Trinidad Says 20,000+ “Illegal” Jamaican Immigrants Costs Country Millions

The former national security minister of Trinidad & Tobago has shared that the government loses half billion dollars every year for having to upkeep the over 20,000 undocumented Jamaicans that burden the country. He says that on this account, the Keith Rowley administration must not be intimidated by “an foreign political party” when just trying to safeguard its security and economic resources.

Griffith’s comments were made following criticisms by Jamaica and calls for a boycott of Trinidadian products, after Piarco International Airport Immigration officers turned back 12 Jamaicans last month. The Minister of Foreign Affairs for Trinidad and Tobago, Dennis Moses, explained that the barring of the Jamaicans on the 21st of March was done because they were likely to become a charge on the public wallet. Jamaica’s Opposition spokesman on foreign affairs, Anthony Hylton, nevertheless urged the Andrew Holness-led government to take the matter before the Caribbean Court of Justice (CCJ).

Carrying on with his assertions, Griffiths shared that many Jamaicans would take advantage of the CARICOM Single Market and Economy (CSME) free movement regime and refuse to leave the country after gaining entry. He said that they would then end up benefiting from state resources and getting jobs, and even contribute to the crime problem in Trinidad and Tobago.

“It is indeed alarming that the Jamaican Opposition would question the legitimate actions by our Immigration officers as they attempt daily to do their jobs, after being abused constantly by a few Jamaican nationals who attempt to enter our country without the appropriate requirements, and documentation,” he said in a statement on Friday. “It is because of this, that there are over 20,000 Jamaican Nationals who have done just that, by using the CSME angle to enter for six months, but then refuse to leave after that six-month period…These 20,000 Jamaicans alone [are] costing the State over TT$500 million (US$75.4 million) per annum in loss of State revenue.”

Griffith said that money is lost where the illegal Jamaican immigrants get full use of dadquarters resources such as education, healthcare and other social service although they pay no taxes; some turn to a life of crime for having no job; those who work are abused by their employers and paid below the minimum wage because they are in the country illegally, and that just makes it harder for bona fide TT citizens to become employed.

The former national security minister said, “the Jamaican Opposition now challenges the law of our country, because of the recent protest by a few Jamaican nationals because they were denied entry to our country, which is simply a regurgitation of a situation where some feel that our Immigration officers are obliged to allow every Jamaican into our country at all times. Nothing is further from the truth, as with each case the officers have provided sufficient and legitimate grounds for the entry denial. Our country has always welcomed all foreign nationals if they adhere to what is required, with less than three percent of Jamaican nationals being denied entry.”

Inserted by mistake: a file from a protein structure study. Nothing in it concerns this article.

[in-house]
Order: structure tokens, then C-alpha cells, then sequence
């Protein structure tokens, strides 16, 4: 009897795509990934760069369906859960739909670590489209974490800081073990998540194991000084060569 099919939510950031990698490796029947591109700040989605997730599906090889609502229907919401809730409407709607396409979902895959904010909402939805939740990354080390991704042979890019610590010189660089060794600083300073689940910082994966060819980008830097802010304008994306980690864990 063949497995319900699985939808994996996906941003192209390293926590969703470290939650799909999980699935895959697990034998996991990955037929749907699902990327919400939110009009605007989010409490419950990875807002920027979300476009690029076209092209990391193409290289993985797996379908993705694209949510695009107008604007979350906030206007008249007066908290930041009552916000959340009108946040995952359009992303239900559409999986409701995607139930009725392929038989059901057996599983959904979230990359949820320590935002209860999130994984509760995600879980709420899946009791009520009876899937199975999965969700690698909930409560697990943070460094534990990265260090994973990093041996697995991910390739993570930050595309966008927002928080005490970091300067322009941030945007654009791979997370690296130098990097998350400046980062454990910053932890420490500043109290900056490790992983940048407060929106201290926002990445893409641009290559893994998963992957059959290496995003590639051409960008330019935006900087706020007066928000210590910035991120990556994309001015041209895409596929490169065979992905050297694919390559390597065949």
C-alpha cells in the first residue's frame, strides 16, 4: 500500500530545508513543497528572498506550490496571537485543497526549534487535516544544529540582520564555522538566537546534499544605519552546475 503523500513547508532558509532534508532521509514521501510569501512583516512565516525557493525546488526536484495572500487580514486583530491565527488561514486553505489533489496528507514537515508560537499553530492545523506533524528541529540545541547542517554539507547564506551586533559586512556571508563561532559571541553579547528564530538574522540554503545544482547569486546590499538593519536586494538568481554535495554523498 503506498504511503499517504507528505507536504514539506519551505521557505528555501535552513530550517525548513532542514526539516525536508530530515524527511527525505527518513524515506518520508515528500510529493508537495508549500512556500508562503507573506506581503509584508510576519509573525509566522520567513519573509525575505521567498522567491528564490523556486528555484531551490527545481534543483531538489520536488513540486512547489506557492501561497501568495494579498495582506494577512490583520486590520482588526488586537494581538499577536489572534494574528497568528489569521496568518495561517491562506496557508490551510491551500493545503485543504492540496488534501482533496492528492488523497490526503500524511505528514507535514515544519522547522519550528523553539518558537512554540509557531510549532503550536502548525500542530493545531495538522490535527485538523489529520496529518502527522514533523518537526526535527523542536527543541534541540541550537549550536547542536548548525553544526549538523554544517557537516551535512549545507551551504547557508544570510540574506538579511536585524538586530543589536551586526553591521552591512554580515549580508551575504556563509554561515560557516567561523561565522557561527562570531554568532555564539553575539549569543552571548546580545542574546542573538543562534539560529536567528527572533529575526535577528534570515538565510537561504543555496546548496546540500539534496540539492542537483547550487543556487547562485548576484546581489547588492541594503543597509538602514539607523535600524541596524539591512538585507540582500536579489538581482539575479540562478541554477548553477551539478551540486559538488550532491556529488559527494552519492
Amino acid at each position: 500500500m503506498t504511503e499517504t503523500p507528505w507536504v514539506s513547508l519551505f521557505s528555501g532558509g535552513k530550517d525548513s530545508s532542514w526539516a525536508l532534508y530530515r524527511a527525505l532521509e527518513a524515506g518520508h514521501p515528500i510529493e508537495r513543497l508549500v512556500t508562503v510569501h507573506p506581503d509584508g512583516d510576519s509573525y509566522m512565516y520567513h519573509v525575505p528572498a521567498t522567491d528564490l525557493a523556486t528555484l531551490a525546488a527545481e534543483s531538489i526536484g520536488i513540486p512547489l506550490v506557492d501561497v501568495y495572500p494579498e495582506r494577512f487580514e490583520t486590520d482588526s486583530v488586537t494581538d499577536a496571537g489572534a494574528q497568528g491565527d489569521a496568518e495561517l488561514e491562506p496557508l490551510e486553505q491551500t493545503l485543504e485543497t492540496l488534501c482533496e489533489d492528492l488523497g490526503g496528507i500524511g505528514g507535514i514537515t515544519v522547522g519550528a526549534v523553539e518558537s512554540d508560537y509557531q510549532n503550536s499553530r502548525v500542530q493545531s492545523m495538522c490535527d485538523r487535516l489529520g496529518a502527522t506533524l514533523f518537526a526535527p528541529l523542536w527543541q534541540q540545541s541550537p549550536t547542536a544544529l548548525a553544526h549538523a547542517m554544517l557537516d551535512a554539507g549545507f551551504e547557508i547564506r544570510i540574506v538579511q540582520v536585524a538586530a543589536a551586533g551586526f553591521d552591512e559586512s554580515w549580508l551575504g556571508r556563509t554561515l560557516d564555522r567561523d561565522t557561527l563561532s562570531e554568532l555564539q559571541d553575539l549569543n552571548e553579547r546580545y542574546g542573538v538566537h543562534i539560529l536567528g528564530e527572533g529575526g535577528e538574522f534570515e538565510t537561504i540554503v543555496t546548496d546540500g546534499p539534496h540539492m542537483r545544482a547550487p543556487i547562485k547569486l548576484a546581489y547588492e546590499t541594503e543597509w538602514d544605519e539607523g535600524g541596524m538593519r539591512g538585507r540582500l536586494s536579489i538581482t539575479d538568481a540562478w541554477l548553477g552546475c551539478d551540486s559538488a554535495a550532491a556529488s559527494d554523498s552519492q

Highlighting that people trying to enter Trinidad and Tobago can be denied entry under Section 8 (1) (h) of the Immigration Act, if they are deemed as a threat to national security or may be a liability to the public purse; Griffith argued that the twin-island republic was “too relaxed on the latter”. He said that certain CARICOM residents abuse the automatic six-month stay rule.

“It is not coincidental that the escalation in serious crime in our country has escalated at the same period when this CSME window of opportunity came into effect. There are many such persons from CARICOM who come here, not knowing where they are going to live, or work, but expect automatic entry. The response of some of these persons is alarming, as this is not the first time that a few Jamaican nationals have used this same nonsense of boycotting Trinidad products because our Immigration officers are doing their job. Simply put, they are totally out of place,” Griffith pointed out.

“It must also be noted that many other territories undertake a similar practice, and quite rightly so, including the United States. However, you hardly hear similar loud protestations and calls for trade boycotts when dozens of citizens form certain Caribbean countries are denied entry daily. In fact, citizens of Trinidad and Tobago at times are also denied entry to Jamaica, as is their right, and we would be totally out of place to speak about boycotting Jamaica products because their Immigration officers were doing their job.”

Griffiths said that instead of facing scrutiny, the Immigration officers of Trinidad and Tobago should be applauded for their efforts in preventing undesirables from entering the country. He said that these officers have to deal with Jamaicans who: provide conflicting information on the reasons for their visit, with their stories not being corroborated by their intended hosts; are hosted by other Jamaican nationals in the country with illegal visitor status; have insufficient funds to support the length of their intended stay in the country; rip up Immigration forms; do not know where they are staying, or working; and lie about their intended address or potential employer.

“The Immigration officers need to feel as if they are being supported for doing what needs to be done, as in many of these circumstances, after getting the reports, there are many solid reasons why they were denied entry, and failed to adhere to the requirements as set out in our Immigration Act…” he said.

In closing, he warned that if Immigration officers are not allowed to do their jobs, the current “disaster” of undocumented immigrants could worsen significantly.

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